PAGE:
black crested antshrike-2

 

 

 

 

 

 

The highlight of the trip was, undoubtedly, securing excellent views of both male and female Tufted Coquette – albeit on different sides of the property. They don’t seem to share too well! The female fed consistently on a patch of vervine (porterweed) next to the pond.

tufted coquette-2

 

 

 

 

 

 

 

The resplendent male was seen briefly feeding on the vervine at the entrance to the property. I saw him for about a minute, then he darted off – supposedly to return again. I waited for a bit for him to return, but regrettably it was time to wrap up the count and head out. As this species was already on the list, the sighting was purely aesthetic.

tufted coquette

 

 

 

 

 

 

While packing up, that inner voice that led me to the Giant Cowbird two days prior instructed me to go outside and take a look around. Some rainy weather was coming in, and the winds had begun to gust. Almost as if on cue, a large raptor loomed behind the trees. I only got a clear view for at most two seconds – but that was all it took to recognize the distinctive hulk and plumage of a White Hawk. What a way to end the count!

The list:

  1. Little Tinamou
  2. Magnificent Frigatebird
  3. Striated Heron
  4. Turkey Vulture
  5. Black Vulture
  6. Common Black Hawk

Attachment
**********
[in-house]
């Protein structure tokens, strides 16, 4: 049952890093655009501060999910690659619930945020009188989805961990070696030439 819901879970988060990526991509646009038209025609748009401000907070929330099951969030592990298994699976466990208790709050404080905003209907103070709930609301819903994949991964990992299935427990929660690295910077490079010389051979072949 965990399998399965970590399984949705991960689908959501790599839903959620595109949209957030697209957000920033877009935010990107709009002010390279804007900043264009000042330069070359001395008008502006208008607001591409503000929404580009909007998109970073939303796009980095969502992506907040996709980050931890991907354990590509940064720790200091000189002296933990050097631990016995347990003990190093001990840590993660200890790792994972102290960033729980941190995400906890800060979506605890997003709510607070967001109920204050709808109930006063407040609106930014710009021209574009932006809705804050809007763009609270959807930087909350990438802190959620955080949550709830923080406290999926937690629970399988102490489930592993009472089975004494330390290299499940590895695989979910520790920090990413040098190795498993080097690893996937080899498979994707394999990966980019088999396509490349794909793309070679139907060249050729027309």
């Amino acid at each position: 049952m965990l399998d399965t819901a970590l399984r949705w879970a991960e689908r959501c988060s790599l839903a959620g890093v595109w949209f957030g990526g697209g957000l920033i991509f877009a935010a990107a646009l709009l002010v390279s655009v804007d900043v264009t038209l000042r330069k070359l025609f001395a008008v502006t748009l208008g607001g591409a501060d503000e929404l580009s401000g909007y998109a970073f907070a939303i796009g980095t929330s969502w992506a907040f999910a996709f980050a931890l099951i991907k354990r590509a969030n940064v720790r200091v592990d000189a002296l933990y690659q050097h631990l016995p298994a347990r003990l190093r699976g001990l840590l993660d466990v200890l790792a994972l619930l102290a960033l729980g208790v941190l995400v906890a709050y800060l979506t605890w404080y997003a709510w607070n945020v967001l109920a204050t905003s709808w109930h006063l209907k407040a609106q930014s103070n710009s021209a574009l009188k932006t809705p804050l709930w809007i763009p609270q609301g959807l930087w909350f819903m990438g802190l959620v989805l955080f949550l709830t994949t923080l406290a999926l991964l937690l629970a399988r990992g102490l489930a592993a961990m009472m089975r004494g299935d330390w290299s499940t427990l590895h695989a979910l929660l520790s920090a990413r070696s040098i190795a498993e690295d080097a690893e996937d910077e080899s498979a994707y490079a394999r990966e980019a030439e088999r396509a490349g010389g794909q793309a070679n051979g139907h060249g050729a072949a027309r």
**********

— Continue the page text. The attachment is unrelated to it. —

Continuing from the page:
7. White Hawk
  8. Grey-lined Hawk
  9. Grey-necked Wood-Rail
  10. Purple Gallinule
  11. Southern Lapwing
  12. Wattled Jacana
  13. Scaled Pigeon
  14. Pale-vented Pigeon
  15. Grey-fronted Dove
  16. Ruddy Ground Dove
  17. Smooth-billed Ani
  18. Squirrel Cuckoo
  19. Tropical Screech-owl
  20. Mottled Owl
  21. Common Pauraque
  22. Grey-rumped Swift
  23. White-necked Jacobin
  24. Rufous-breasted Hermit
  25. Little Hermit
  26. Green Hermit
  27. Tufted Coquette
  28. Long-billed Starthroat
  29. Blue-chinned Sapphire
  30. White-chested Emerald
  31. Copper-rumped Hummingbird
  32. Green-backed Trogon
  33. Guianan Trogon
  34. Green Kingfisher
  35. Rufous-tailed Jacamar
  36. Channel-billed Toucan
  37. Golden-olive Woodpecker
  38. Lineated Woodpecker
  39. Lilac-tailed Parrotlet
  40. Blue-headed Parrot
  41. Orange-winged Parrot
  42. Green-rumped Parrotlet
  43. Red-bellied Macaw
  44. Black-crested Antshrike
  45. Barred Antshrike
  46. Plain-brown Woodcreeper
  47. Streak-headed Woodcreeper
  48. Forest Elaenia
  49. Yellow-bellied Elaenia
  50. Southern Beardless Tyrannulet
  51. Ochre-bellied Flycatcher
  52. Yellow-breasted Flycatcher
  53. Tropical Pewee
  54. White-headed Marsh Tyrant
  55. Great Kiskadee
  56. Boat-billed Flycatcher
  57. Tropical Kingbird
  58. White-bearded Manakin
  59. Golden-headed Manakin
  60. Black-tailed Tityra
  61. Rufous-browed Peppershrike
  62. Southern Rough-winged Swallow
  63. Grey-breasted Martin
  64. House Wren
  65. Rufous-breasted Wren
  66. Long-billed Gnatwren
  67. Cocoa Thrush
  68. Spectacled Thrush
  69. Tropical Mockingbird
  70. White-lined Tanager
  71. Silver-beaked Tanager
  72. Blue-grey Tanager
  73. Palm Tanager
  74. Turquoise Tanager
  75. Blue Dacnis
  76. Purple Honeycreeper
  77. Green Honeycreeper
  78. Blue-black Grassquit
  79. Bananaquit
  80. Northern Waterthrush
  81. Yellow Warbler
  82. Crested Oropendola
  83. Yellow-rumped Cacique
  84. Giant Cowbird
  85. Shiny Cowbird
  86. Trinidad Euphonia
  87. Violaceous Euphonia 

Previous counts can be accessed if so desired, of course.

Jan/Feb

Mar/Apr

May/Jun

Jul/Aug